Linocut Animation

The Giver

Projection Designer (video creation, linocut animation and analog animation) for the play adaptation of The Giver (2022).

Adapted by Eric Coble from the Newbery Award-winning book by Lois Lowry. 

Directed by Lisa Kerekes for the Omaha Community Playhouse.

From left to right: concept art, lino carving, printing, and cloud creation.

Emu - Lodgings

Music Video, 2020.

Mixed media. Linocuts carved, printed and animated by Amélie Raoul.

Interview from Homeroom:

How did the collaboration with Lodgings come to fruition?
AR:I'm friends with Lodgings' frontman, Bryce Hotz and we’ve collaborated on a previous music video. It’s always a pleasure working with Bryce; I wanted to explore the relationship between filmmaking and printmaking, and he was kind enough to let me explore these ideas!

For a person who normally navigates the world of videography and photography what made you take on the task of creating a visual narrative from linocut? When did you start creating in that media?
AR: I started experimenting with linocutting in 2017 and got more serious in 2019. I think there’s a strong similarity between composing a shot and drawing a linocut. You need to think of the balance, the light hitting the subjects, the negative space... With time, I started wondering what combining the two art forms would look like.

Who are a few of your notable influences in your life as an artist-any artists or any person/peoples?
AR: Lately, Félix Vallotton and Käthe Kollwitz. Also, and always, Agnès Varda.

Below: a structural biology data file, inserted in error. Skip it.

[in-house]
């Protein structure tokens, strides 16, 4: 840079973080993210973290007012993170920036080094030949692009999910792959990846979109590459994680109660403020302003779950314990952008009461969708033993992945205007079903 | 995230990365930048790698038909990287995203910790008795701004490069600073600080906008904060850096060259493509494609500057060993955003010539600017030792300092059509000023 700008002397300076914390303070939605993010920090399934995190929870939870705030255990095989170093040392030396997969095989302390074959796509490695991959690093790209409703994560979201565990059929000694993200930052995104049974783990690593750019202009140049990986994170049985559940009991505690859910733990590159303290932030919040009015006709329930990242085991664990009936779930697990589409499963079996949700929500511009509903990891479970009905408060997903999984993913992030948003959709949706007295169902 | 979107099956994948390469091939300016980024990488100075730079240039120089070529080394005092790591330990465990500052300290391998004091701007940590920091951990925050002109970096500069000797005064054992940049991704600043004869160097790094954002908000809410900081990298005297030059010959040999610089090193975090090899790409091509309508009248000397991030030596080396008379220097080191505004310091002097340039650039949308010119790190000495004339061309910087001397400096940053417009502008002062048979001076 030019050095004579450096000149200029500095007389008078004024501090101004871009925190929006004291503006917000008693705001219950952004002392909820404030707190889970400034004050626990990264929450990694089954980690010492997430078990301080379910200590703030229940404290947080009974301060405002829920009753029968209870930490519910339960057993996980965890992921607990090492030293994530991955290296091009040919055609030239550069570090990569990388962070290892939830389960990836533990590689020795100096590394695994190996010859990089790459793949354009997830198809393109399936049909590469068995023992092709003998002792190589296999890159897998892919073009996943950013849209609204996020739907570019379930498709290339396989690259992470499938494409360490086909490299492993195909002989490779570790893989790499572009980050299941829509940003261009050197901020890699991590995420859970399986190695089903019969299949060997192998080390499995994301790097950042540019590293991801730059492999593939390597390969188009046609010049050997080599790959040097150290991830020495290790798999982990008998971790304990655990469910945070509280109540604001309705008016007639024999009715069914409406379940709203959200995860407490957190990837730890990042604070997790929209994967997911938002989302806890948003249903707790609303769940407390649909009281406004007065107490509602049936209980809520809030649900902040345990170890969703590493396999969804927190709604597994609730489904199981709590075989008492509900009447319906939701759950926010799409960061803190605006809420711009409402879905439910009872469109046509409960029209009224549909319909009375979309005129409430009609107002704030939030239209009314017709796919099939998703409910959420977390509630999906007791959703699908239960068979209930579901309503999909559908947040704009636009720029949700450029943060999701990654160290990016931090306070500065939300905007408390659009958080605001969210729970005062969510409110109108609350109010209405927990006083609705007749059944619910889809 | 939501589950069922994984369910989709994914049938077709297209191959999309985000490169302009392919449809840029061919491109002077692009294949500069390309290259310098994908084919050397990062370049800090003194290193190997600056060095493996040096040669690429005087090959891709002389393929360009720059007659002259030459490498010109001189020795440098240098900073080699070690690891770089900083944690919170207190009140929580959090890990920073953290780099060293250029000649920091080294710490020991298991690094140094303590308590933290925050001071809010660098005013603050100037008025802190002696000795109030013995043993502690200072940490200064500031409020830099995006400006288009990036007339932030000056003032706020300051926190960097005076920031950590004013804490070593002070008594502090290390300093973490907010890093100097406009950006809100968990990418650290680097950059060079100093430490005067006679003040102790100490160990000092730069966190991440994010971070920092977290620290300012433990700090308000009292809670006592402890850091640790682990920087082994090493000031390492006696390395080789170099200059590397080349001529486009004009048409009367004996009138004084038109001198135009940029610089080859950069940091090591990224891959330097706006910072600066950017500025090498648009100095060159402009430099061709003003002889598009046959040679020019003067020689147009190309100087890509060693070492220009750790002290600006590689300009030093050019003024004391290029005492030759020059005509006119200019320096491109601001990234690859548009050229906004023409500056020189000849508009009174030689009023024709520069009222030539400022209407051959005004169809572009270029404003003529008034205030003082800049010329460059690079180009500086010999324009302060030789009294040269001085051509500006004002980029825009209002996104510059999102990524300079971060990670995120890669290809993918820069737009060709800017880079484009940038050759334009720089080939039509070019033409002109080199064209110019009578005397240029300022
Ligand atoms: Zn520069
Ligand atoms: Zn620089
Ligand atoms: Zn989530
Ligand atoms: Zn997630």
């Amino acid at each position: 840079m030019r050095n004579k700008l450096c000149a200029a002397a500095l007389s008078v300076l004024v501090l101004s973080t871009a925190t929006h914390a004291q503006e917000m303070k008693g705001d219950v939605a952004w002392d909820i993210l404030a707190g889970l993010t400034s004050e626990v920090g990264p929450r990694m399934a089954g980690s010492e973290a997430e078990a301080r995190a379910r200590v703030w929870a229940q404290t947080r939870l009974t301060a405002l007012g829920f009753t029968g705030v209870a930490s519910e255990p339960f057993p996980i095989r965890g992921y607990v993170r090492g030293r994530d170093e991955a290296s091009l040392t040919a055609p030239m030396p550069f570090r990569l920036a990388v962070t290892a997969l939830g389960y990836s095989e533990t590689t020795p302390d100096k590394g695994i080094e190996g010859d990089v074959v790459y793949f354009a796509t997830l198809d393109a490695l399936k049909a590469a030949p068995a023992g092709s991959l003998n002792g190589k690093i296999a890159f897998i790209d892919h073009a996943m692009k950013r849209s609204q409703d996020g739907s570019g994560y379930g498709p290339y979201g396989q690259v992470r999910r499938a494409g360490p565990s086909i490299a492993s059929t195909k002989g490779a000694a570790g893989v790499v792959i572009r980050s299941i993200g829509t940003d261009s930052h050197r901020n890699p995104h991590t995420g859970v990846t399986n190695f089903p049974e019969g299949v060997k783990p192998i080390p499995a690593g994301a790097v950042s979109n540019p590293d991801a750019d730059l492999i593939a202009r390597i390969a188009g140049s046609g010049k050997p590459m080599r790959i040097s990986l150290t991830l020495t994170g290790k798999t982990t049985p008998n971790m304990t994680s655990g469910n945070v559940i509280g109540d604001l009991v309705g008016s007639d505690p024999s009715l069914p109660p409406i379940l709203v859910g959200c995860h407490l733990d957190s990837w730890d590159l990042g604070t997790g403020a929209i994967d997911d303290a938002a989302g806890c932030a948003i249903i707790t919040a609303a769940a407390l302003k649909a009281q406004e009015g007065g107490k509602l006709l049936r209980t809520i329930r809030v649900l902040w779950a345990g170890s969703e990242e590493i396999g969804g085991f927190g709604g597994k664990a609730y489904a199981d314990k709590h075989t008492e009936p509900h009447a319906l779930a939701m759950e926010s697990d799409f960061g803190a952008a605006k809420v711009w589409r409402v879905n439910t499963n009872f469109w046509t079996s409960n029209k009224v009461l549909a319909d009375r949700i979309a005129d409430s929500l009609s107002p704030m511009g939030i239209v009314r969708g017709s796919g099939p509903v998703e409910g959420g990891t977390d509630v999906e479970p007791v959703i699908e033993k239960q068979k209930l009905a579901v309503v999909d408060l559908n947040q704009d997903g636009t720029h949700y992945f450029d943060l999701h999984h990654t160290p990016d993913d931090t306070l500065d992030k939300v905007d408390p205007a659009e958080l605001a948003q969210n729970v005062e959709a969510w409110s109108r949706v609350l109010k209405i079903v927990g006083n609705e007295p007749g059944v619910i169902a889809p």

Many artists have a dream of making it to Paris to create. Often these individuals visualize using the city and the country of France as a vehicle for their work. What kind of creative juices have you found in Omaha, Nebraska? Is there any comparisons between the ambitious goals of being somewhere foreign in order to spark creativity and work flow? Any words of perspective to those dreaming of Paris on fall day to stimulate the hand of creativity?
AR: I’ve been more creative in Omaha than I ever was in Paris. The low cost of living has given me more time and energy to focus on art. I also think living in a foreign country, any country, can be isolating; which, on the positive side, forces you to spend more time with yourself, your feelings and what you’d like to express.

Do you have any advice you would offer a young creative women looking to find themselves materializing art in any fashion?
AR: I’d paraphrase Werner Herzog and say not to wait for opportunities to present themselves; create your own. You don’t need other people’s interest or approval to create. Do it for yourself first and it becomes a habit, an instinct, an important part of your life that makes living all the richer and ensures your expression is sincere.

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